A recent IRS ruling issued in the form of a Technical Advice Memorandum (TAM)* ruled in favor of a physician’s tax treatment of his medical practice and ownership interest in an outpatient surgery center as separate activities under passive activity loss (PAL) rules. The ruling was based on several factors, including the lack of any direct relationship between the physician’s practice and his lack of control over the outpatient surgery center. The advantage to the physician is that now the outpatient surgery center is considered passive income, which can offset against rental property losses that would have otherwise been suspended and carried forward to future tax years.
Under the PAL rules of Code Section 469, losses of passive activities may only be used to offset passive activity income. Passive activity describes any activity which involves the conduct of any trade or business in which the taxpayer does not materially participate. A taxpayer may “group together” the activities arising from the various trade, businesses, or rental activities as a single entity if the activities are deemed an
appropriate “economic unit” for measuring gain or loss for PAL purposes.
In certain cases, the IRS has the authority to regroup a taxpayer’s activities especially if the principal purpose of the grouping is to circumvent the PAL rules. These rules suspend otherwise deductible losses until passive activity is generated.
In the case at the center of the TAM ruling, the taxpayer was a physician who was an employee and percentage shareholder of two medical practices (both S corporations). Along with many other physicians, he also held a small ownership interest in a limited liability company that owned a percentage of an outpatient surgery center. The physician viewed this LLC as an alternative surgery location for his patients, and the investment had no impact on the income generated from either medical practice.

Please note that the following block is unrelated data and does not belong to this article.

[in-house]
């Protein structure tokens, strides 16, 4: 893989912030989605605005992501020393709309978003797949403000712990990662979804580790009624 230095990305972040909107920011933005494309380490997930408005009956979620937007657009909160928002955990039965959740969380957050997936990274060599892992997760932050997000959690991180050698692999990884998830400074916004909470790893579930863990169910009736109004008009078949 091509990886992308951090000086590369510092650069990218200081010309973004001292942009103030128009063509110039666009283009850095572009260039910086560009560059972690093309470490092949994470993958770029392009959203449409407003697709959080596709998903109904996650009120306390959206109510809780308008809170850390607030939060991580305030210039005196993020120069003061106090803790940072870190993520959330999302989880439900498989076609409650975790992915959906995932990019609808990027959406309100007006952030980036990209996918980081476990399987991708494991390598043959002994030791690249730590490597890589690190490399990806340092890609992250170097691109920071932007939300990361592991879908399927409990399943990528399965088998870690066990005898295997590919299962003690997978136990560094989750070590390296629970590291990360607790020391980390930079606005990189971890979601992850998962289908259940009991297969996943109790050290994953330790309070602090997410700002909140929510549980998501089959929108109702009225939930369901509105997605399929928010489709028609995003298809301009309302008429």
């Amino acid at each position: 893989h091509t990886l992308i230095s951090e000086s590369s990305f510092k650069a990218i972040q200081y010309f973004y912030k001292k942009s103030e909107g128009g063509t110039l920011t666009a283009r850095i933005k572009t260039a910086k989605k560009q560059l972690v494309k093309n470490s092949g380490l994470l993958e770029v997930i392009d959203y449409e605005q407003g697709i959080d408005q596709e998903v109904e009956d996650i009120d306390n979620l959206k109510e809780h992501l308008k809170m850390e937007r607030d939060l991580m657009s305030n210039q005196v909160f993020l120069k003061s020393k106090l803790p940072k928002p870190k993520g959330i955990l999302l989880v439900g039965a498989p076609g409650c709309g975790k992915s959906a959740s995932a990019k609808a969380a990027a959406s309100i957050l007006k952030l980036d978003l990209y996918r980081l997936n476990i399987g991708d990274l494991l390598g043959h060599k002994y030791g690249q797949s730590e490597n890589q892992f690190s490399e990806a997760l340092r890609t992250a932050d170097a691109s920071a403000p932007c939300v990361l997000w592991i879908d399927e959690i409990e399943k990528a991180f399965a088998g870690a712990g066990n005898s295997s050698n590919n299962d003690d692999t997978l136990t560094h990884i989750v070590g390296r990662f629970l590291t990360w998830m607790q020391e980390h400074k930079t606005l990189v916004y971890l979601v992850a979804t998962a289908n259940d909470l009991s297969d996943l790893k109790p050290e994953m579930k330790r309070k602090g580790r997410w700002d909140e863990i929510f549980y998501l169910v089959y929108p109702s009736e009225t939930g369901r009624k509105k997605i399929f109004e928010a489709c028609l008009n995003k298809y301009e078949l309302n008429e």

On the filing of their joint personal income tax returns, the physician and his wife treated the LLC “passive activity” as separate from the activity of the medical practices. The IRS, however, wanted to re-group the activities into one single economic unit, given that they all fell within the medical industry.
Ultimately, since the ownership interests and exercise of control over the medical practices differed from those of the outpatient surgery center, the taxpayer’s reported position of separate activities was upheld. As a result, he was able to utilize losses generated by a passive rental activity to offset the passive income generated by his investment in the outpatient surgery center. Had it not been for the passive income generated, the rental activity losses would have been suspended and carried over to another tax year.
Transactions subject to the PAL rules require careful consideration, but as this case demonstrates, can be incorporated into an effective part of an overall tax strategy.
*A technical advice memorandum (TAM) is a written interpretation of tax law as it relates to a specific problem presented by a specific taxpayer.
Deborah A. Nappi is senior manager of healthcare at Sax LLP.